• Medical treatments, such as injections, to boost bone density and prevent future compression fractures.

Surgery for vertebral fractures

Different surgical approaches are available to repair fractured vertebrae, relieve pressure on the spinal cord, restore stability to the spine, and relieve pain.

Treatment of vertebral compression fractures. A balloon kyphoplasty, a tiny balloon is inflated inside the fractured vertebra first to restore its height. The cement is then injected into the expanded space to ensure the bone does not collapse again. Both procedures are performed under X-ray guidance.

Minimally invasive spinal fusion joins affected bones of the spine together with plates and screws, so there is no longer any motion between them. This procedure can be used to repair a fracture and reduce spinal pressure, pain, and nerve damage. Minimally invasive lumbar fusion does not require a large incision and is associated with a fast recovery time. A computerized image guidance system may be used to optimize the placement of screws and avoid injury to delicate nerve tissue.

Decompression surgery. The surgeon may remove the part of a fractured vertebra that is compressing the spinal cord and nearby nerve roots. Pressure is relieved by removing the arched part of the vertebra ("laminectomy") or the main vertebral body ("corpectomy").

Diagnosing Spinal Infections

Spinal Infection

If you have a spinal infection, it is essential to determine what is causing it so you can receive the best treatment. You may have:

  • Physical examination to assess your symptoms.
  • Imaging exams such as X-rays, CT scans, or MRI.
  • Blood tests to see if your blood counts have changed (such as an elevated white blood cell count indicating infection) and to look for markers of inflammation indicating infection.
  • Sometimes a surgical biopsy is performed to remove infected tissue and analyze it to see what is causing the infection.
  • Radioisotopic bone scanning—using nuclear imaging to help monitor bone infections.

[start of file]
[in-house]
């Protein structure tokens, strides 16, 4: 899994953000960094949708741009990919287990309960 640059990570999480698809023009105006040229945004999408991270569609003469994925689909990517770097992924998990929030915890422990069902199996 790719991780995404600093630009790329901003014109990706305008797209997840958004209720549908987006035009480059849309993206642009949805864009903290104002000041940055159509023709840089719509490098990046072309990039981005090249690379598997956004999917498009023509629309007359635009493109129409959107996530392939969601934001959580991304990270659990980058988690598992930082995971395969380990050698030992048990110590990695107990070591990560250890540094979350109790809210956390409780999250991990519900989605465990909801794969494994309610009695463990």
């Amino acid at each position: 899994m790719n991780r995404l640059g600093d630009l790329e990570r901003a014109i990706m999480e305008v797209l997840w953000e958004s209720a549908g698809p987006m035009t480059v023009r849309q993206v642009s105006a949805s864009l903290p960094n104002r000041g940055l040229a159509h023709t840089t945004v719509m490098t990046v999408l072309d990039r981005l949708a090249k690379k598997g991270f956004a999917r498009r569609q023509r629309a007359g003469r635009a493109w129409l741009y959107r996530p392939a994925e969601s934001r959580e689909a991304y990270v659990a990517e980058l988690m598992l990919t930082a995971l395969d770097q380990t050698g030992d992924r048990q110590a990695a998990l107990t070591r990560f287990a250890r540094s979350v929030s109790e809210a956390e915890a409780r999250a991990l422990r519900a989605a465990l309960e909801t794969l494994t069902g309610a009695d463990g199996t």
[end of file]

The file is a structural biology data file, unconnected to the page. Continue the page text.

Spinal Infection Treatment Options

Doctors try to use nonsurgical treatments first to fight a spinal infection, and in many cases, that is all that is needed.

Nonsurgical treatment for spinal infection

Antibiotic or antifungal medications help kill the organisms causing the infection. They may be taken for up to 8 weeks and are usually given intravenously at your home. If the infection has caused a loss of function, physical therapy may be helpful to regain strength and range of motion.

Surgery for spinal infection

People with spinal infections may need surgery if the infection has destroyed bone tissue, caused spinal instability, or impaired sensation or movement. The surgeon may:

  • Remove the infected bone.
  • Use plates, screws, and cages to stabilize the remaining bone.
  • Perform kyphoplasty if the infection causes the collapse of a vertebra.
  • Relieve the pressure of an abscess pressing on the spinal cord using laminectomy.
  • Treat the infected tissue so it can receive better blood flow and heal faster.

When Is Surgery the Best Option?

When is Surgery the Best Option?

Spine specialists reserve surgery for those times when nonsurgical treatments fail to cure a problem. They may also use it in emergencies to reduce the chance of future complications and to prevent further damage, such as:

  • Removing bone fragments from an injured spinal cord.
  • Stabilizing a spine made unstable by trauma, a fracture, or infection.
  • Remove infected tissue that is not getting better with medications and may spread to the bloodstream (sepsis).

A comprehensive evaluation by a spine expert is the best way to learn which treatment plan is best for you.